This section will not cover all of epilepsy as it is a major subspeciality within neurology. But here is an introduction to get you started.
Epilepsy is a clinical diagnosis supported by electoencephalography (EEG) evidence of seizure or certain inter-ictal findings. Epilepsy is a disorder of recurrent unprovoked seizures. Classically, it requires at least 2 seizure to make the diagnosis and the seizures must be unprovoked. This distinguishes epilepsy from provoked seizures due to another medical condition such as hyponatremia for example. Furthermore, there are many different types of epilpesy syndromes; well beyond the scope of this article. There are other important topics that are not discussed here such as the approach to new onset seizure, the management of status epilepticus and childhood febrile seizures.
Epilepsy has many different types and can be classified in many ways. Idiopathic epilepsies, such as idiopathic generalized epilepsy and juvenile myoclonic epilepsy, are disorders on to themselves. Epilepsy may also be a consequence of previous injury to the brain such as in post stroke epilepsy, and in epilpesy post traumatic brain injury; two common types of epilepsy in adults. Another way to look at epilepsy is by presence of a seizure focus or a lesion. Some types of lesional epilepsy include epilepsy due to mesial temporal sclerosis, epilepsy due to cortical dysplasia and epilepsy due to arteriovous malformations (AVMs). Lastly, brain tumors may present with seizures or with epilepsy.
Type of epilepsy and seizure type are different things. Seizure may be simple partial, complex partial, secondarily generalized or primary generalized. There are other types of seizures too. A patient with a given type of epilepsy may have one seizure type e.g. absence epilepsy. Or in other cases multiple seizure types for example in Lennox-Gestuat syndrome. The names can be confusing initially but this will make sense as you read through and you practice classifying your patients.
Brief note on some seizure types:
Partial seizures are seizure that begin in one part of the brain. The patient often will experience symptoms related to activation of that part of the brain e.g. hand jerking. If the seizure does not spread this is called a simple partial seizure. If the seizure occurs or spreads to limbic structures or temporal lobe structures it can impair consciousness or memory. Seizures with interruption of memory or consciousness are called complex partial seizures. If the seizure spreads to involve both hemispheres this will lead to generalized tonic-clonic seizures. This is called secondarily generalized seizure. Some patients with secondarily generalized seizures will have asymmetry of movement with one side of the body being stiff and the head turned to that side (head version). Some patients will have a Jacksonian march; where the partial seizure activity spreads along the body from the lips to the hand to the arm to the shoulder then the leg and generalizes. This mirrors the electrical seizure activity spreading along the motor homunculus. In partial seizures there may be warning that the patient experiences before a seizure; called an aura. Auras may include an experience of de ja vu; the patient feels that they have already experienced what is going on. They feel as if they are reliving the events that are currently occurring. Other auras including a rising epigastric sensation. These clues in partial seizures can tell us where the seizures start.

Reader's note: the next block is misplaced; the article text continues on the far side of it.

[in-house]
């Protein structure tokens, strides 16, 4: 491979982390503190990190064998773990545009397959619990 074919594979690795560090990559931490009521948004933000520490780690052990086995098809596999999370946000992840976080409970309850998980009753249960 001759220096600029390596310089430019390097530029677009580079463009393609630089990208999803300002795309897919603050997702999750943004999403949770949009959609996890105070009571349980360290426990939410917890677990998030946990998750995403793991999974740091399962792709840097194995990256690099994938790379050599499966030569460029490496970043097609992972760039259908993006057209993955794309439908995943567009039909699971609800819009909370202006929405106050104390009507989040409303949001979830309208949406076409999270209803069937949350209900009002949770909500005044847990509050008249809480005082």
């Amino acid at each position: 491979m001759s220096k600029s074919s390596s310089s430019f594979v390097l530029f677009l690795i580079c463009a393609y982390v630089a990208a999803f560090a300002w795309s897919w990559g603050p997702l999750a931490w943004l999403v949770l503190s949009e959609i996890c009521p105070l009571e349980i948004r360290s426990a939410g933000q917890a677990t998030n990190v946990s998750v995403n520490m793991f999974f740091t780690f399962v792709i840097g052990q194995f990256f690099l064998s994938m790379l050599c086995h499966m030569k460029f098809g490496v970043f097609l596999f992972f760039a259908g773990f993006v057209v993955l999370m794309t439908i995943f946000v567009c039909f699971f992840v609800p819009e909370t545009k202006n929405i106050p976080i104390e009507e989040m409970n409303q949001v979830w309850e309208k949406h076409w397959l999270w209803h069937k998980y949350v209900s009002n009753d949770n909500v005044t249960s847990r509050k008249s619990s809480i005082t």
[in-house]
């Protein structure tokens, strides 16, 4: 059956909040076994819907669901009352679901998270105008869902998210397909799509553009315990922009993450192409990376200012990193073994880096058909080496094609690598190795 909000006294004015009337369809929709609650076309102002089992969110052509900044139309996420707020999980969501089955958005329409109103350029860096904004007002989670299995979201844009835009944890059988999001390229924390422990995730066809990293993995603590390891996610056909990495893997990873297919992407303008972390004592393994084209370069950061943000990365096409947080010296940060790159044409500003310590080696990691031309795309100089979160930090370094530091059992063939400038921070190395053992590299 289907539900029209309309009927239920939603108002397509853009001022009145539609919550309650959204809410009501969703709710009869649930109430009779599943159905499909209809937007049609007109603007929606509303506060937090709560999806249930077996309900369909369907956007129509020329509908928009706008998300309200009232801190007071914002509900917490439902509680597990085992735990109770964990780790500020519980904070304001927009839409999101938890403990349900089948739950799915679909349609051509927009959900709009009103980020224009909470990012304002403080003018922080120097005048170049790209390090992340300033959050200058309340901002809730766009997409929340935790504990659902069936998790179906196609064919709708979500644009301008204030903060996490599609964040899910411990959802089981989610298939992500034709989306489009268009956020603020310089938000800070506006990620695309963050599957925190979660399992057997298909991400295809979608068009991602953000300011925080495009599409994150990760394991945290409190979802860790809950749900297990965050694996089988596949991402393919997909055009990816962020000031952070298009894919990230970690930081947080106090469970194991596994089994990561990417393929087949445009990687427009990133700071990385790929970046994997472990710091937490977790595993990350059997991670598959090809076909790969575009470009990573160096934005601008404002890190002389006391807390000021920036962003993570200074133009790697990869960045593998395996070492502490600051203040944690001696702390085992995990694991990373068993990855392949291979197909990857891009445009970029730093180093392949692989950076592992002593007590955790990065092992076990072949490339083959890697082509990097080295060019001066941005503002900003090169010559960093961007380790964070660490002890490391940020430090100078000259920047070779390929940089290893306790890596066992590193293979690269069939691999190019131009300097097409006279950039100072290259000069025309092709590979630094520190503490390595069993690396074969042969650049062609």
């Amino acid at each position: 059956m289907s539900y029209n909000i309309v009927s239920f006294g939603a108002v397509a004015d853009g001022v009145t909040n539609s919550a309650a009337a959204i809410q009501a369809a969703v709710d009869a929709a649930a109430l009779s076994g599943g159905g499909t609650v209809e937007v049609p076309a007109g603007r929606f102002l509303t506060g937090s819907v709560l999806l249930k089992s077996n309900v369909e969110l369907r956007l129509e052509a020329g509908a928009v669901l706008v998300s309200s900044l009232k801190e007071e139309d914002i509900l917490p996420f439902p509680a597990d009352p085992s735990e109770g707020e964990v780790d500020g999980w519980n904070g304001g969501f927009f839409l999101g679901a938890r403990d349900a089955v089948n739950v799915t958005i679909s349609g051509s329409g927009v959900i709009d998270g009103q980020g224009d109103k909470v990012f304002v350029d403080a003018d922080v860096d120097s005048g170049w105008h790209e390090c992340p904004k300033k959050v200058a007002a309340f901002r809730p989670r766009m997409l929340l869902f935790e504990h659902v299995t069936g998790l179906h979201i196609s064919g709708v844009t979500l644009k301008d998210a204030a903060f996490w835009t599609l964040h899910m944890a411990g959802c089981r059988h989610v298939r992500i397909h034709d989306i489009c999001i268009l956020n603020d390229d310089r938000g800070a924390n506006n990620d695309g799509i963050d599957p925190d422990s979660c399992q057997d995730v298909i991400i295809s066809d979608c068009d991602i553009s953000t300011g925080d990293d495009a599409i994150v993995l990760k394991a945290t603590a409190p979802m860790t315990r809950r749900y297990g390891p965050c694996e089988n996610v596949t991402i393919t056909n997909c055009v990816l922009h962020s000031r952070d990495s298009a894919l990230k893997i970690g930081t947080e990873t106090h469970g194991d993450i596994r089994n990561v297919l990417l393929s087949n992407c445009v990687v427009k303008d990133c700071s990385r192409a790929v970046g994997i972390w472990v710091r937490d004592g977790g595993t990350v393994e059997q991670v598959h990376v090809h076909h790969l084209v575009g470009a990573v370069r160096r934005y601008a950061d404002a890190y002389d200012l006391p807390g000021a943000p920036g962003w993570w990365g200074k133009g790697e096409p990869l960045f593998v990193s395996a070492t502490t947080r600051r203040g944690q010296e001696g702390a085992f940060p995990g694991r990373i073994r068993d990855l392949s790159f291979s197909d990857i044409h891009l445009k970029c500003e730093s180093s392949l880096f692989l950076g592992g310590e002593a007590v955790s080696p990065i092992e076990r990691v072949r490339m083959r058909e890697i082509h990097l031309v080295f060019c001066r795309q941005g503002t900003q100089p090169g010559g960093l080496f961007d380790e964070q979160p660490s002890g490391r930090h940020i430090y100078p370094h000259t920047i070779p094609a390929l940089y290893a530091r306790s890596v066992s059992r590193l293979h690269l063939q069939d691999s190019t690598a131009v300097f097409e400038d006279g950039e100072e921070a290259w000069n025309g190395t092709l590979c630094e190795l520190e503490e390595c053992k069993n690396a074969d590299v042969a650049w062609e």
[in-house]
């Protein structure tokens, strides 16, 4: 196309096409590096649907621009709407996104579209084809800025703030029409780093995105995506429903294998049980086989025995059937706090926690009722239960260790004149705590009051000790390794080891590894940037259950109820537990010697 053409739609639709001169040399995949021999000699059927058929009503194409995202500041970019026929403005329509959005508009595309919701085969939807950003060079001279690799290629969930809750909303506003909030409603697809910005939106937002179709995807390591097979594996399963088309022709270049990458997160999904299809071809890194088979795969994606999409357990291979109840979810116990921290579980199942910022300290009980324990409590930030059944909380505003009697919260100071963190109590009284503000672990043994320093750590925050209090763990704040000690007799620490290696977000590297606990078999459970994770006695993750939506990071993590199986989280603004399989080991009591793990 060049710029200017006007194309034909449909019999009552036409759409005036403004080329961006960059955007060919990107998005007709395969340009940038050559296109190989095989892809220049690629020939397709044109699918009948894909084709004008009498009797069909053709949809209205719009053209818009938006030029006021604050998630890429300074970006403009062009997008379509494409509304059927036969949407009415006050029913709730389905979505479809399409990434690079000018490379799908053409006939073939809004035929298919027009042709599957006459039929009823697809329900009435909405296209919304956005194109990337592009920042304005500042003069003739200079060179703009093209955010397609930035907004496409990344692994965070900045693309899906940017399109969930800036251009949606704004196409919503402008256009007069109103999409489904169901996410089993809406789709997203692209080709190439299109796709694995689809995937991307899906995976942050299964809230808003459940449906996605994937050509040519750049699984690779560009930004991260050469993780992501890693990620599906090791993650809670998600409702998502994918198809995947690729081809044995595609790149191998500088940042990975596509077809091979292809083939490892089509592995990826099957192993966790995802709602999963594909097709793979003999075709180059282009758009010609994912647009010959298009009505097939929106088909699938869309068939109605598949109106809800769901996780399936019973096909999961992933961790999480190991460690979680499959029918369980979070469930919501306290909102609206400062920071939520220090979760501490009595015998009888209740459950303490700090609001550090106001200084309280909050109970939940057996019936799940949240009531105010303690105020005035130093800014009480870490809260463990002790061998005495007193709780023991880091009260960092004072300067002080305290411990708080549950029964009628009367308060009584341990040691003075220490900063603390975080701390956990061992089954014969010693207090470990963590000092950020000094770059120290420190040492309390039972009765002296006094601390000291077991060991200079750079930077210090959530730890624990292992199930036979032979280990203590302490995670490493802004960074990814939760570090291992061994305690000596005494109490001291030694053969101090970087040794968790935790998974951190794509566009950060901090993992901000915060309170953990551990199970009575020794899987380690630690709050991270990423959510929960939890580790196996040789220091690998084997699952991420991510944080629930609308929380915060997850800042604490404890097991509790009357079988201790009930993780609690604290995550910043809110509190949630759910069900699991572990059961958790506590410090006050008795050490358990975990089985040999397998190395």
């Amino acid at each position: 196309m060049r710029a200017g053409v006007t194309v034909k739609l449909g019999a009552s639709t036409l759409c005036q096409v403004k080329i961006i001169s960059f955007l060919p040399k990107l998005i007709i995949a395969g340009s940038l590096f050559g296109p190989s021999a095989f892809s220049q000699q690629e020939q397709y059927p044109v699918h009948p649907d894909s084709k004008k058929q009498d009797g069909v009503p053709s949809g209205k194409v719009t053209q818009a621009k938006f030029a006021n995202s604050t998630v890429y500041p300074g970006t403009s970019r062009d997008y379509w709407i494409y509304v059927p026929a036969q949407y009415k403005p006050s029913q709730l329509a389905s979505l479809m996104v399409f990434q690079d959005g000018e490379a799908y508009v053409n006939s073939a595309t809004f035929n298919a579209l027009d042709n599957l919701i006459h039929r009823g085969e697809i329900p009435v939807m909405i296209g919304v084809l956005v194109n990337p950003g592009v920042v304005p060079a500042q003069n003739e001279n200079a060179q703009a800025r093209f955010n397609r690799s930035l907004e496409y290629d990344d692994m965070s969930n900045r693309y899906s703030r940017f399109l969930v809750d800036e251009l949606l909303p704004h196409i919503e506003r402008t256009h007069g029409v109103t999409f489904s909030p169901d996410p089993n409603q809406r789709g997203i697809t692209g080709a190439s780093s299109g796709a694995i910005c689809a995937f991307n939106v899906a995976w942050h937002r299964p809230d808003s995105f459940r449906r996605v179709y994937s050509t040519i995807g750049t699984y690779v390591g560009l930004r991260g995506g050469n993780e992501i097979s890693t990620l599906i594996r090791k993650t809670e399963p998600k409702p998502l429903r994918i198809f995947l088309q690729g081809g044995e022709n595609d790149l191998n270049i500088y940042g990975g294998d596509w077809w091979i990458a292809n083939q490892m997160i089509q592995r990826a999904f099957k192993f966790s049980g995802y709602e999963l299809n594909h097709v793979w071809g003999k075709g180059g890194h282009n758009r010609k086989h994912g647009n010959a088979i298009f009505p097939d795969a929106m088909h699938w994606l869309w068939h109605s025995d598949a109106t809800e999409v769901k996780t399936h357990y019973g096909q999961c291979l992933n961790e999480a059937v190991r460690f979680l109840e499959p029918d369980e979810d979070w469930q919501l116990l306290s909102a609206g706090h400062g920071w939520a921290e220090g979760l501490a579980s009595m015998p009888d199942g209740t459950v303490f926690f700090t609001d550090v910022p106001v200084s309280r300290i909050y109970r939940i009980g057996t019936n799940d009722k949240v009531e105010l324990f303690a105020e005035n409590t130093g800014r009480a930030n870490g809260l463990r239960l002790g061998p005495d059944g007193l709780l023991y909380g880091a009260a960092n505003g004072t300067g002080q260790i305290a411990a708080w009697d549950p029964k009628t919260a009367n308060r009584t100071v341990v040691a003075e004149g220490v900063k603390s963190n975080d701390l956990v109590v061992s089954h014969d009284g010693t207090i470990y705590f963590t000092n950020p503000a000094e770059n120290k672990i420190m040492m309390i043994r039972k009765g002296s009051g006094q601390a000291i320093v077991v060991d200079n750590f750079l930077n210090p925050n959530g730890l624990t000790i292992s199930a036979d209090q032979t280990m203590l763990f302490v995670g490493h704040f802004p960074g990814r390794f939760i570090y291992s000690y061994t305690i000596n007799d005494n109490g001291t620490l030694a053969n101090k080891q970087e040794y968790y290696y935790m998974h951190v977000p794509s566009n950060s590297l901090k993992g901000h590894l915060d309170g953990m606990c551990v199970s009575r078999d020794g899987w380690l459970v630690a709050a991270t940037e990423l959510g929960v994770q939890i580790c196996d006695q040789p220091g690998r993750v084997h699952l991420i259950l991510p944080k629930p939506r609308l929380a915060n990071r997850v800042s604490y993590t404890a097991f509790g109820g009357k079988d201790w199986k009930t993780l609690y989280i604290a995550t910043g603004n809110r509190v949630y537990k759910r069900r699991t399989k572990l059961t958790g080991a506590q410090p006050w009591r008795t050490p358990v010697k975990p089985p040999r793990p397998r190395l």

In some patients there is no partial seizure but the seizures appear to involve both hemispheres from the outset. This is called primary generalized seizure. With generalized seizure, the patient often has tongue or cheek biting and bladder or bowel incontinence. During the tonic phase the limbs stiffen up, and in the clonic phase they jerk. The patients eyes are typically open but the patient is unaware of what is going on. Post ictal symptoms include feeling fatigue, lethargy, confusion, and a mild to moderate headache.
Epilepsy is a clinical diagnosis supported by electoencephalography (EEG) evidence of seizure or certain inter-ictal findings.
Epilepsy is a disorder of recurrent unprovoked seizures. Classically, it requires at least 2 seizure to make the diagnosis and the seizure must be unprovoked.
Clinical features of epilepsy, in general:
The clinical features of epilepsy are usually described in 3 phases depending on whether they occur before, during or after a seizure. Pre-ictal (auras or prodromal) features, ictal features and post-ictal features. Not all patients will have pre-ictal or post-ictal features. Auras may suggest partial epilepsy and some of the other features may suggest the epilepsy syndrome. We refer to the clinical description of the seizures as the seizure semiology. It is valuable to interview both the patient and the person witnessing the seizures to obtain the information.
Try to describe the seizure types the patient experience (see the discussion above). Is it one seizure type or multiple seizure types? Is it partial or generalized? Was there an aura or prodrome? The aura may give a clue to where in the brain the seizure originates.
Also determine the frequency of seizures and the duration of the event. The duration of the ictal phase and the post ictal phase.
Epilepsy syndromes, by affected lobes:
Temporal lobe epilepsy: